Wednesday, February 20, 2008

Energy and the Future

Its been a while since I blogged and that has been, in part, due to a hectic schedule. Last Tuesday, February 12th, I helped put on an event on Energy and the Future with the MIT Club of Northern California Semiconductor Series. The speaker was Dr. Amit Kumar, CEO of Combimatrix, who did photovoltaic research at Caltech, Stanford and Harvard. I have written about a previous talk at PARC by Dr. Kumar in October 2007. He compares and contrasts various energy sources with a very analytical approach and presents a great overview of the global energy picture.

The talk was sold out and the enthusiastic audience posed several interesting questions. Since the data presented was very similar to the talk in October, I will not repeat it here. You can see my previous post in October, if there is interest. However, the questions the audience and Dr. Kumar himself posed and answered are interesting. Dr. Kumar feels that oil prices will continue to trend up in the future with some fluctuations as in the past decades. This is an interesting question in itself and I will look at it more closely in a future post, since much of the future of alternative energy sources may depend on the answer.

Dr. Kumar expects energy usage to double worldwide in 30 to 50 years from 15TW (Terawatts) to about 30TW. With fossil fuels as a primary source, cost goes up and carbon emissions increase with several complications. Solar energy provides a very viable way to address the whole energy issue, but several issues such as cost, storage and inverters have to be addressed with technological advances. The ultimate solution may be a combination of solar, hydro, wind and nuclear (fission and fusion). But, the effort required is bigger than the Manhattan or Apollo projects to effect serious change. Opportunities exist in solar in several areas - silicon supply or other materials, new types of cells, thin films, storage, catalysts for hydrogen evolution, inverters and electric vehicles.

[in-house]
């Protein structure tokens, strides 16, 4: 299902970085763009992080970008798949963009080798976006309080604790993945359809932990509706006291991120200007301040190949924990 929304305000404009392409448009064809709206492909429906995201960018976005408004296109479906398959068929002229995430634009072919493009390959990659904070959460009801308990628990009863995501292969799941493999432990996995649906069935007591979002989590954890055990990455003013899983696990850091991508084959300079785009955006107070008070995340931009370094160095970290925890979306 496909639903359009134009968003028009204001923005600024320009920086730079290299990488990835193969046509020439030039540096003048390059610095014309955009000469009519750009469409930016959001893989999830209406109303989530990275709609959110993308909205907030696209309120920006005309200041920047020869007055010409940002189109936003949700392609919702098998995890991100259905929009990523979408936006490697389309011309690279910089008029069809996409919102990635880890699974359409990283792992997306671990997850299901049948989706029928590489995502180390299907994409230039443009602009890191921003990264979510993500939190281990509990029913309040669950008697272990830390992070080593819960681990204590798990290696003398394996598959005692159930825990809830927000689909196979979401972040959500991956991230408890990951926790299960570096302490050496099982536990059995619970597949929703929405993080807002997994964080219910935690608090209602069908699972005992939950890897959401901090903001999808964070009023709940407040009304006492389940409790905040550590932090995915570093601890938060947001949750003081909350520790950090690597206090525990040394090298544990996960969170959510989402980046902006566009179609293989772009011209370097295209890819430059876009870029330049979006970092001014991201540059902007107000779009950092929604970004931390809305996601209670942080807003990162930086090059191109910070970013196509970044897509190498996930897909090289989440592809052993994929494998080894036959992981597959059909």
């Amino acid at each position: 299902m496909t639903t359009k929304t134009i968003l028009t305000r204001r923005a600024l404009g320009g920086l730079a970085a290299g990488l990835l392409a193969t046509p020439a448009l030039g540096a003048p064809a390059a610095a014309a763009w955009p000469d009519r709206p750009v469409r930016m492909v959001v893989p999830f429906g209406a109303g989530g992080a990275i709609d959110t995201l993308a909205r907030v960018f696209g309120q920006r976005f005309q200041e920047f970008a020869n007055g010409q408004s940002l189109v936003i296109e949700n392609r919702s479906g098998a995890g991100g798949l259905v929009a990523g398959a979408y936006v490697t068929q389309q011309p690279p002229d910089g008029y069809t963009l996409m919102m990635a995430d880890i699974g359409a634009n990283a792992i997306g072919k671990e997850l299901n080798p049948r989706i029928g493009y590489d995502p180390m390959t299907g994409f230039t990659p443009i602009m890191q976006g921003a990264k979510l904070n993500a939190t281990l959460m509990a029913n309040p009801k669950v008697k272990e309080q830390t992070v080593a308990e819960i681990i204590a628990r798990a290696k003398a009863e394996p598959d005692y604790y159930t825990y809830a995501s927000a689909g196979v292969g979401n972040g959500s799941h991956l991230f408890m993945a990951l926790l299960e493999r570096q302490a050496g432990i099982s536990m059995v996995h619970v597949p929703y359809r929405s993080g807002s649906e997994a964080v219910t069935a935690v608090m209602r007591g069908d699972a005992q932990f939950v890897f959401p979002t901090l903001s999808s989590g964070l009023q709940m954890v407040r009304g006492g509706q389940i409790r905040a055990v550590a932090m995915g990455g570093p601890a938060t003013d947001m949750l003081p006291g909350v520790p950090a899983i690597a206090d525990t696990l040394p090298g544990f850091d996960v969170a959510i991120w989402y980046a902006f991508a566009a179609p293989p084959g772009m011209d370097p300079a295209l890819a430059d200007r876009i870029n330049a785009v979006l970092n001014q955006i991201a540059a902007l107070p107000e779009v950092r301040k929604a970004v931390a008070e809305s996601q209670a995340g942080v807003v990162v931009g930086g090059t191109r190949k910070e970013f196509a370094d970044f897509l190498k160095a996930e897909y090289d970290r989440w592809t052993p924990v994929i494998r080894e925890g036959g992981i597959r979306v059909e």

Dr. Kumar sees plenty of employment opportunities in the Valley and beyond with the push for alternative energy, for both fresh graduates and experienced professionals.

But the Mercury News presents a dissenting view from the Director of the UC Energy Institute and UC Berkeley business professor, Severin Borenstein. Professor Borenstein is quoted as saying that we are throwing away money by installing current solar PV technology, especially on houses. He argues against Government subsidies and California's million solar roofs programs. As was to be expected, he met with a barrage of criticism from the solar industry :-) The post makes for interesting reading. But, the professor is not fazed and defends his views. You can find Professor Borenstein's bio here and his publications including the incendiary one noted above, "The Market Value and Cost of Solar Photovoltaic Electricity Production" here. Good to note Prof. Borenstein's MIT connections :-) (Thanks to Ed Gunther for suggesting I provide a link to the paper referred to ).

Regardless of the scientific or economic correctness of Professor Borenstein's views, I think the industry will be well served by all the activity and attention paid to alternative energy. Silicon Valley has always been characterized by risk and reward. Without the promise of reward, there would be very little risk taking. Just funding University or academic research in the hope of a scientific breakthrough eventually may make economic sense from one point of view, but, if you look at technology development in Silicon Valley, the industry and risk taking have pushed the edge much faster than traditional methods.


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